Friday, May 1, 2009
K-STATE PROFESSOR AWARDED GRANT FROM NATIONAL INSTITUTES OF HEALTH TO STUDY LASIK COMPLICATIONS
MANHATTAN -- Gary Conrad, a university distinguished professor at Kansas State University's Division of Biology, has received a four-year grant renewal of $1.48 million from The National Eye Institute of the National Institutes of Health to study the cornea.
"The NIH renewal will make Conrad's grant the longest continuously funded R01 grant in the state of Kansas at 41 years," said Jim Guikema, K-State associate vice president for research.
From the beginning, Conrad has been fascinated by the unique structure of the cornea.
"Among all body tissues, the cornea is unique in being transparent, very highly innervated, free of blood vessels and yet composed of three layers of living cells," he said.
Conrad's research on embryonic development of the eye has led to knowledge that could possibly improve LASIK surgery. He and his research associates have identified a difference in the connective tissue of normal corneas compared to those that have been cut during LASIK.
LASIK, which stands for laser-assisted in situ keratomileusis, is a surgery using a laser to reshape the cornea as an alternative to wearing glasses or contact lens. During the procedure a thin-hinged flap is cut in the front of the cornea and peeled back out of the way to allow the laser to reshape the corneal connective tissue underneath the flap. When the laser is finished the flap is pulled back to its original position.
"It was once believed that the flap would re-adhere permanently. However, the unique connective tissue of the cornea and a lack of blood vessels limit its ability to fully heal even years after the procedure," Conrad said. "A trauma to the face, such as impact from an automobile air bag provides enough force to dislodge the flap, reopening the cornea, infecting it with dirt and debris, and causing instant loss of visual acuity."
After LASIK, differences in the structure of sugar molecules made in the cornea prevent cut nerve ends from regenerating, as well as preventing the flap from re-adhering. However, the National Institutes of Health grant renewal will enable the lab group to test a possible solution that would strengthen the stromal flap and allow it to permanently bind back to the cornea after LASIK, Conrad said. It uses a combination of riboflavin and UVA light to permanently cross-link the connective tissue of the flap to the underlying corneal connective tissue. The treatment is currently in clinical trials in the U.S. for another eye dysfunction known as keratoconus.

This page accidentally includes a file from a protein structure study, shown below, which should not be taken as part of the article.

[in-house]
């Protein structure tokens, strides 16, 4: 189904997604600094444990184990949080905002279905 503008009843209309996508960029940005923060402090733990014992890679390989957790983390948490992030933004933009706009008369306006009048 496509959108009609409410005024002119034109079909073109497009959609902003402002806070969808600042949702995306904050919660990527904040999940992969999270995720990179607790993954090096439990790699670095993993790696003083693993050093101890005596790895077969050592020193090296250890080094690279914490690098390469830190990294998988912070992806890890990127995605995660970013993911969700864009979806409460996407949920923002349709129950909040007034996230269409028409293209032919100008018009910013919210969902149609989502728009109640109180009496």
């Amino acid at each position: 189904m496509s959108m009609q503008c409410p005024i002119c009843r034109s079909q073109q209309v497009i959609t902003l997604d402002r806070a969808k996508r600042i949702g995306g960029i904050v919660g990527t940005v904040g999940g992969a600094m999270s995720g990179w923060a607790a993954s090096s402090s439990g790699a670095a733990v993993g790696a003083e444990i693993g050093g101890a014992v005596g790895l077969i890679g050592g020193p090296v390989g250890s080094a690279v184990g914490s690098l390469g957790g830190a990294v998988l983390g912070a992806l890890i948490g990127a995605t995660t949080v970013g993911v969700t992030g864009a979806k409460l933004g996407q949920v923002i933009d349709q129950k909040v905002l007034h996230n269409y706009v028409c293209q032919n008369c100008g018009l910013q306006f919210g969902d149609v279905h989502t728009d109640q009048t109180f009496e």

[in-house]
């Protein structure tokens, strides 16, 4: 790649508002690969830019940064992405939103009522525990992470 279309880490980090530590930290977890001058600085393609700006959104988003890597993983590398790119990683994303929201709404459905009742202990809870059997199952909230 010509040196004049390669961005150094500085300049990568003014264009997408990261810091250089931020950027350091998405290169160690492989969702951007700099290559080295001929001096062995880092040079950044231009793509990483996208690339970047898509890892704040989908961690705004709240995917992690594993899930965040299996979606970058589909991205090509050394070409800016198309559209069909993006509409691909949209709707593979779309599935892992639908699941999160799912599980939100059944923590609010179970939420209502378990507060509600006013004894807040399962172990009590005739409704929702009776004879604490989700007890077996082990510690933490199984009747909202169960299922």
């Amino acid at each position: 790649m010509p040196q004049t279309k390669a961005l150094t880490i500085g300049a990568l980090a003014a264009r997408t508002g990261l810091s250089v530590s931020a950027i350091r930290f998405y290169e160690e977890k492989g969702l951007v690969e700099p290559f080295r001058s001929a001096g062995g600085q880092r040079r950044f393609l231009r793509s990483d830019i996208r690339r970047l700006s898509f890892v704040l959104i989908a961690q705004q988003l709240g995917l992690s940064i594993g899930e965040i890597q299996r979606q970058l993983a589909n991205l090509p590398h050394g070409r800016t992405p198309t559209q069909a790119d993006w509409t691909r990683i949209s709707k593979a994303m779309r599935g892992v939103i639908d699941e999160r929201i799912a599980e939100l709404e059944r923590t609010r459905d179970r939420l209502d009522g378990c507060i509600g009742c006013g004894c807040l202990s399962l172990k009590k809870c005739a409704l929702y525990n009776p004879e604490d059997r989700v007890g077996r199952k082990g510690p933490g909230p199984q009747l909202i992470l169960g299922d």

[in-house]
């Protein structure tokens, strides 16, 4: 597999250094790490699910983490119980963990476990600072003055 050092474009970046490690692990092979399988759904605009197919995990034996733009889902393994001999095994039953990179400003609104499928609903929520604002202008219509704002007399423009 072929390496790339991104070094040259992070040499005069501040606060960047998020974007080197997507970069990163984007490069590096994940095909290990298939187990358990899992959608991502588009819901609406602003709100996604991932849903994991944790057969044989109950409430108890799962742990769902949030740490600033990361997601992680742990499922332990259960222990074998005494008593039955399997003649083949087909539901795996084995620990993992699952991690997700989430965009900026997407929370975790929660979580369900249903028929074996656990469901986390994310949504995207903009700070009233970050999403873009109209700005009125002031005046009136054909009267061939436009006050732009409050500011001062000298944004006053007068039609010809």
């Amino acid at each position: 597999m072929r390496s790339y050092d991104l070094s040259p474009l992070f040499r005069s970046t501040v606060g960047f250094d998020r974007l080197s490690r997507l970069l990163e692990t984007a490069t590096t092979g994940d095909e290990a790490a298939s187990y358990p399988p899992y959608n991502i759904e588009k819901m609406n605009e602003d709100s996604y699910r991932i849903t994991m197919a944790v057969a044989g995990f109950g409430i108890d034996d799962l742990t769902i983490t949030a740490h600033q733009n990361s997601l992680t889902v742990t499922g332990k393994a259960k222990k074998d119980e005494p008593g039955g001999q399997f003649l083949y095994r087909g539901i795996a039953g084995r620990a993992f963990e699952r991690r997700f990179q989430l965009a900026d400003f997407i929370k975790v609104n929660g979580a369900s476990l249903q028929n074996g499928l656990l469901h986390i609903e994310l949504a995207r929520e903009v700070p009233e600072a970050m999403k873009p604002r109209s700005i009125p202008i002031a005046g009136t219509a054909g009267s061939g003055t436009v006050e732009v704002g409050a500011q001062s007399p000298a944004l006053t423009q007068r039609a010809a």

"The density of sensory nerve fibers that normally develop in our cornea is higher than anywhere else on the surface of our entire body," Conrad said. "However, they regenerate extremely slowly if they are cut, so if we could get those nerves to regenerate, it would be a major medical advance."
Since the grant began in 1971, Conrad's lab group has discovered many properties of embryonic and adult corneas. He credits these accomplishments to the research professors, postdoctoral research associates, graduate students, research assistants and undergraduates in his lab who co-author many research publications that have made continuing grant funding possible.
His closest colleagues include his wife, Abigail Conrad, a K-State molecular, cellular, and developmental biologist; Yuntao Zhang, a K-State structural carbohydrate chemist; Peter Lwigale, a 2001 K-State doctoral graduate in biology and now an assistant professor at Rice University; Scott McCall, a K-State senior in biology and biochemistry and a 2008 Goldwater Scholar from Parker, Colo.; and Conrad's first doctoral student Gerald Hart, director of the department of biological chemistry at the Johns Hopkins University School of Medicine, Baltimore, Md.
Conrad is known for mentoring and encouraging undergraduates in his lab. As a result, Conrad has recommended McCall for a summer position in Hart's lab, researching structural chemistry.
"Our molecular biology research is only as good as our K-State freshmen dishwashers and autoclavers, so we try to train them carefully, listen to their questions, and counsel them as our closest research colleagues," Conrad said. "They teach us many things."